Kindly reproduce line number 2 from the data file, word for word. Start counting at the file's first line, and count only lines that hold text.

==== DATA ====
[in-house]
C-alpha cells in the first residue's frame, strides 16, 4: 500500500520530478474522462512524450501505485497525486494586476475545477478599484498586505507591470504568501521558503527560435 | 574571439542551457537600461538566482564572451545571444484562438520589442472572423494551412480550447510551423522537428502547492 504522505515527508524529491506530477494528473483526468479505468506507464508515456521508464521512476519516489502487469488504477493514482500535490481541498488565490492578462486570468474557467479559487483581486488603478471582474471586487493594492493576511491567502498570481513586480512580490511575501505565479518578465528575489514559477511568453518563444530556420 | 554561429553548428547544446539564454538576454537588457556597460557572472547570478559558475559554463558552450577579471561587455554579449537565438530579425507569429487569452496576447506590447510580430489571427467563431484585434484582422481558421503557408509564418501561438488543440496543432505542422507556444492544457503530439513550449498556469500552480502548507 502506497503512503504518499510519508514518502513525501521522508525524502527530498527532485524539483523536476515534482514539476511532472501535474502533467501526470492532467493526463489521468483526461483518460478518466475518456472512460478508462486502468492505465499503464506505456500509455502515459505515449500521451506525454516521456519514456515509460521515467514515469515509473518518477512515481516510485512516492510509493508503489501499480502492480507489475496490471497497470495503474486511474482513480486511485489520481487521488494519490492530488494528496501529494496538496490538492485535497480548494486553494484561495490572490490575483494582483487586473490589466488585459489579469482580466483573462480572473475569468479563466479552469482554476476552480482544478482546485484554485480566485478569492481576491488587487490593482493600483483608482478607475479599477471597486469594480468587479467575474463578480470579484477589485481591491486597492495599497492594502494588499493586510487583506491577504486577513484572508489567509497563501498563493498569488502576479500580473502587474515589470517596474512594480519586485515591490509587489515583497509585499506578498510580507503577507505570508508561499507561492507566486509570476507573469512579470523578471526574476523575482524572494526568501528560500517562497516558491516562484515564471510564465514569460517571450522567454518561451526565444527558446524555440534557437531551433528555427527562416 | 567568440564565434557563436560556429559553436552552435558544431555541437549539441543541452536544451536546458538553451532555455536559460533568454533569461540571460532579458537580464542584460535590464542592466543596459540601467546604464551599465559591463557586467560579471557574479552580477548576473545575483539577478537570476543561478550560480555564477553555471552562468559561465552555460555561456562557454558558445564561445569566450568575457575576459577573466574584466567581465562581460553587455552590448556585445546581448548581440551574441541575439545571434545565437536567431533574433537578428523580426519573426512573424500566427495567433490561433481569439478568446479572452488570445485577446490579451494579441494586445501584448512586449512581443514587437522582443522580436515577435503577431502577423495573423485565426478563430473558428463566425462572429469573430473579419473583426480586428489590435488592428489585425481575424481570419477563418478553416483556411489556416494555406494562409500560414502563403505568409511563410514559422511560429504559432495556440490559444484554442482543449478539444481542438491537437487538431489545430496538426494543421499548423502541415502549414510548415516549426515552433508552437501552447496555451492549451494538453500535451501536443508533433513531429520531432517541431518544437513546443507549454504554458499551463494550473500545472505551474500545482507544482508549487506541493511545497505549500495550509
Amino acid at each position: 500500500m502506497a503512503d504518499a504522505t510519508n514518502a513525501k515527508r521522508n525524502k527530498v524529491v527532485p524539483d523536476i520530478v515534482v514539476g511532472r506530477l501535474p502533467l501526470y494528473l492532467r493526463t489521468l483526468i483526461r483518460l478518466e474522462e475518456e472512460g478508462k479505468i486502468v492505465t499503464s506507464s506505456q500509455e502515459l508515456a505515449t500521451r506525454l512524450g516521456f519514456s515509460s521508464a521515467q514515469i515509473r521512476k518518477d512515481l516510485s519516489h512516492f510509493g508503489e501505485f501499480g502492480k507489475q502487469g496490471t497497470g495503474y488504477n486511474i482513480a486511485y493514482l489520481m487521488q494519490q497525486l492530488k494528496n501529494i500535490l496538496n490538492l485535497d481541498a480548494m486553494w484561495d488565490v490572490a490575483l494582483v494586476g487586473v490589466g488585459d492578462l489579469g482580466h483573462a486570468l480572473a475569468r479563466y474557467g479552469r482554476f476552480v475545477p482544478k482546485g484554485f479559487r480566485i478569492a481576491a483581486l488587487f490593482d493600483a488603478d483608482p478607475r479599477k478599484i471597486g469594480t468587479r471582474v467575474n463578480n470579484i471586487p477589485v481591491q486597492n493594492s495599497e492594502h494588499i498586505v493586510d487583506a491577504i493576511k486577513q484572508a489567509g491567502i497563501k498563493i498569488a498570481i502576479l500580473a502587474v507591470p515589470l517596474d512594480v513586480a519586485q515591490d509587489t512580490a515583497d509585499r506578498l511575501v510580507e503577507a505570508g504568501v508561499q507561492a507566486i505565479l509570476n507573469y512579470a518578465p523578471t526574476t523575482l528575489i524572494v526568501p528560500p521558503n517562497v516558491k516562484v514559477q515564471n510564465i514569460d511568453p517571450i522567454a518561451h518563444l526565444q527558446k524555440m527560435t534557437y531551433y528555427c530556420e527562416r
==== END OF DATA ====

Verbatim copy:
C-alpha cells in the first residue's frame, strides 16, 4: 500500500520530478474522462512524450501505485497525486494586476475545477478599484498586505507591470504568501521558503527560435 | 574571439542551457537600461538566482564572451545571444484562438520589442472572423494551412480550447510551423522537428502547492 504522505515527508524529491506530477494528473483526468479505468506507464508515456521508464521512476519516489502487469488504477493514482500535490481541498488565490492578462486570468474557467479559487483581486488603478471582474471586487493594492493576511491567502498570481513586480512580490511575501505565479518578465528575489514559477511568453518563444530556420 | 554561429553548428547544446539564454538576454537588457556597460557572472547570478559558475559554463558552450577579471561587455554579449537565438530579425507569429487569452496576447506590447510580430489571427467563431484585434484582422481558421503557408509564418501561438488543440496543432505542422507556444492544457503530439513550449498556469500552480502548507 502506497503512503504518499510519508514518502513525501521522508525524502527530498527532485524539483523536476515534482514539476511532472501535474502533467501526470492532467493526463489521468483526461483518460478518466475518456472512460478508462486502468492505465499503464506505456500509455502515459505515449500521451506525454516521456519514456515509460521515467514515469515509473518518477512515481516510485512516492510509493508503489501499480502492480507489475496490471497497470495503474486511474482513480486511485489520481487521488494519490492530488494528496501529494496538496490538492485535497480548494486553494484561495490572490490575483494582483487586473490589466488585459489579469482580466483573462480572473475569468479563466479552469482554476476552480482544478482546485484554485480566485478569492481576491488587487490593482493600483483608482478607475479599477471597486469594480468587479467575474463578480470579484477589485481591491486597492495599497492594502494588499493586510487583506491577504486577513484572508489567509497563501498563493498569488502576479500580473502587474515589470517596474512594480519586485515591490509587489515583497509585499506578498510580507503577507505570508508561499507561492507566486509570476507573469512579470523578471526574476523575482524572494526568501528560500517562497516558491516562484515564471510564465514569460517571450522567454518561451526565444527558446524555440534557437531551433528555427527562416 | 567568440564565434557563436560556429559553436552552435558544431555541437549539441543541452536544451536546458538553451532555455536559460533568454533569461540571460532579458537580464542584460535590464542592466543596459540601467546604464551599465559591463557586467560579471557574479552580477548576473545575483539577478537570476543561478550560480555564477553555471552562468559561465552555460555561456562557454558558445564561445569566450568575457575576459577573466574584466567581465562581460553587455552590448556585445546581448548581440551574441541575439545571434545565437536567431533574433537578428523580426519573426512573424500566427495567433490561433481569439478568446479572452488570445485577446490579451494579441494586445501584448512586449512581443514587437522582443522580436515577435503577431502577423495573423485565426478563430473558428463566425462572429469573430473579419473583426480586428489590435488592428489585425481575424481570419477563418478553416483556411489556416494555406494562409500560414502563403505568409511563410514559422511560429504559432495556440490559444484554442482543449478539444481542438491537437487538431489545430496538426494543421499548423502541415502549414510548415516549426515552433508552437501552447496555451492549451494538453500535451501536443508533433513531429520531432517541431518544437513546443507549454504554458499551463494550473500545472505551474500545482507544482508549487506541493511545497505549500495550509